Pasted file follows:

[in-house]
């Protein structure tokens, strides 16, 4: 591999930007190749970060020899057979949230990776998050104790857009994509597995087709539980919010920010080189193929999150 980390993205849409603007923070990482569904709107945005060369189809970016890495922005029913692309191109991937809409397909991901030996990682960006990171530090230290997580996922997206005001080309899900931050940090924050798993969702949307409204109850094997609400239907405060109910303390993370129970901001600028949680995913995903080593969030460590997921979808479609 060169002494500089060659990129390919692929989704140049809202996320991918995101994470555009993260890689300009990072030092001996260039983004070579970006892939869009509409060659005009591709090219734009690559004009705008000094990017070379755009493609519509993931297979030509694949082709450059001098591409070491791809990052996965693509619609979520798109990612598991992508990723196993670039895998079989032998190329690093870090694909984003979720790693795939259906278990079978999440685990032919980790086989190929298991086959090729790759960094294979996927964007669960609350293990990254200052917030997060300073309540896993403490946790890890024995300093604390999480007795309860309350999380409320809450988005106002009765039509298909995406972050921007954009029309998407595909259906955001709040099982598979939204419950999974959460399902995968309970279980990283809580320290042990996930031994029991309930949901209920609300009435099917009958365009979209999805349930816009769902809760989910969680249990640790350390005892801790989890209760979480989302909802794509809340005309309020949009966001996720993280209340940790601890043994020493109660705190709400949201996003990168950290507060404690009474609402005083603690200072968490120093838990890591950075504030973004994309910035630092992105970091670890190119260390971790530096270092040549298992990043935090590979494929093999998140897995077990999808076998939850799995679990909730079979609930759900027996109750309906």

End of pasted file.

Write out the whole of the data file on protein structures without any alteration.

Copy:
[in-house]
């Protein structure tokens, strides 16, 4: 591999930007190749970060020899057979949230990776998050104790857009994509597995087709539980919010920010080189193929999150 980390993205849409603007923070990482569904709107945005060369189809970016890495922005029913692309191109991937809409397909991901030996990682960006990171530090230290997580996922997206005001080309899900931050940090924050798993969702949307409204109850094997609400239907405060109910303390993370129970901001600028949680995913995903080593969030460590997921979808479609 060169002494500089060659990129390919692929989704140049809202996320991918995101994470555009993260890689300009990072030092001996260039983004070579970006892939869009509409060659005009591709090219734009690559004009705008000094990017070379755009493609519509993931297979030509694949082709450059001098591409070491791809990052996965693509619609979520798109990612598991992508990723196993670039895998079989032998190329690093870090694909984003979720790693795939259906278990079978999440685990032919980790086989190929298991086959090729790759960094294979996927964007669960609350293990990254200052917030997060300073309540896993403490946790890890024995300093604390999480007795309860309350999380409320809450988005106002009765039509298909995406972050921007954009029309998407595909259906955001709040099982598979939204419950999974959460399902995968309970279980990283809580320290042990996930031994029991309930949901209920609300009435099917009958365009979209999805349930816009769902809760989910969680249990640790350390005892801790989890209760979480989302909802794509809340005309309020949009966001996720993280209340940790601890043994020493109660705190709400949201996003990168950290507060404690009474609402005083603690200072968490120093838990890591950075504030973004994309910035630092992105970091670890190119260390971790530096270092040549298992990043935090590979494929093999998140897995077990999808076998939850799995679990909730079979609930759900027996109750309906």